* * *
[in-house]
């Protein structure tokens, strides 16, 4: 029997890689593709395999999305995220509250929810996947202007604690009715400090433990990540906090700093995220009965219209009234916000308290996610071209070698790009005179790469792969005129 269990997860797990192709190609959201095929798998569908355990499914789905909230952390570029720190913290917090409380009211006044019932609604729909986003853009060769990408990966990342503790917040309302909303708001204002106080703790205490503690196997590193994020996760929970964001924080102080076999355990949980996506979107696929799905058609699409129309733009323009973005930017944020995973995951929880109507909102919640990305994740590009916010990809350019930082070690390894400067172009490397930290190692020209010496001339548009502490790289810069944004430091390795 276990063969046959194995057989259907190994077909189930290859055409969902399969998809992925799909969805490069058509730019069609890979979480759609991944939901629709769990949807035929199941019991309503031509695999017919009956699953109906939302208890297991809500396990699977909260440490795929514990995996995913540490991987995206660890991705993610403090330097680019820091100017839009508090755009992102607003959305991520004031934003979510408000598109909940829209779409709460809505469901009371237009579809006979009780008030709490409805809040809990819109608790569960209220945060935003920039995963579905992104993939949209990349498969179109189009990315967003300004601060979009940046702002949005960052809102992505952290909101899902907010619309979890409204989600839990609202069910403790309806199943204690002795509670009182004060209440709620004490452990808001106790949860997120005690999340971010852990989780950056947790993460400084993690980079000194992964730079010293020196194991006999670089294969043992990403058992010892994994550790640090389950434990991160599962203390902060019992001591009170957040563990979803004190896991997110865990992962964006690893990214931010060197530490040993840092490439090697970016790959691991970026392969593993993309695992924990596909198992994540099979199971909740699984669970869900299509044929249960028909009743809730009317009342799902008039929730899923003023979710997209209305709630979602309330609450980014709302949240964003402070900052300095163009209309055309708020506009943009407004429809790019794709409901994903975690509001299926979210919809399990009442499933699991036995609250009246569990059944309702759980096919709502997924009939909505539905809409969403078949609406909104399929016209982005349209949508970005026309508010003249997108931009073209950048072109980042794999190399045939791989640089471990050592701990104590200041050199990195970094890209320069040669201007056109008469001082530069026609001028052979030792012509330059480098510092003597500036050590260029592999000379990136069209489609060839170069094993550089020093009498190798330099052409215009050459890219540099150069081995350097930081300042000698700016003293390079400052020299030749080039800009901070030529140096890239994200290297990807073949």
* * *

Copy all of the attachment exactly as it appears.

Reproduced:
[in-house]
């Protein structure tokens, strides 16, 4: 029997890689593709395999999305995220509250929810996947202007604690009715400090433990990540906090700093995220009965219209009234916000308290996610071209070698790009005179790469792969005129 269990997860797990192709190609959201095929798998569908355990499914789905909230952390570029720190913290917090409380009211006044019932609604729909986003853009060769990408990966990342503790917040309302909303708001204002106080703790205490503690196997590193994020996760929970964001924080102080076999355990949980996506979107696929799905058609699409129309733009323009973005930017944020995973995951929880109507909102919640990305994740590009916010990809350019930082070690390894400067172009490397930290190692020209010496001339548009502490790289810069944004430091390795 276990063969046959194995057989259907190994077909189930290859055409969902399969998809992925799909969805490069058509730019069609890979979480759609991944939901629709769990949807035929199941019991309503031509695999017919009956699953109906939302208890297991809500396990699977909260440490795929514990995996995913540490991987995206660890991705993610403090330097680019820091100017839009508090755009992102607003959305991520004031934003979510408000598109909940829209779409709460809505469901009371237009579809006979009780008030709490409805809040809990819109608790569960209220945060935003920039995963579905992104993939949209990349498969179109189009990315967003300004601060979009940046702002949005960052809102992505952290909101899902907010619309979890409204989600839990609202069910403790309806199943204690002795509670009182004060209440709620004490452990808001106790949860997120005690999340971010852990989780950056947790993460400084993690980079000194992964730079010293020196194991006999670089294969043992990403058992010892994994550790640090389950434990991160599962203390902060019992001591009170957040563990979803004190896991997110865990992962964006690893990214931010060197530490040993840092490439090697970016790959691991970026392969593993993309695992924990596909198992994540099979199971909740699984669970869900299509044929249960028909009743809730009317009342799902008039929730899923003023979710997209209305709630979602309330609450980014709302949240964003402070900052300095163009209309055309708020506009943009407004429809790019794709409901994903975690509001299926979210919809399990009442499933699991036995609250009246569990059944309702759980096919709502997924009939909505539905809409969403078949609406909104399929016209982005349209949508970005026309508010003249997108931009073209950048072109980042794999190399045939791989640089471990050592701990104590200041050199990195970094890209320069040669201007056109008469001082530069026609001028052979030792012509330059480098510092003597500036050590260029592999000379990136069209489609060839170069094993550089020093009498190798330099052409215009050459890219540099150069081995350097930081300042000698700016003293390079400052020299030749080039800009901070030529140096890239994200290297990807073949």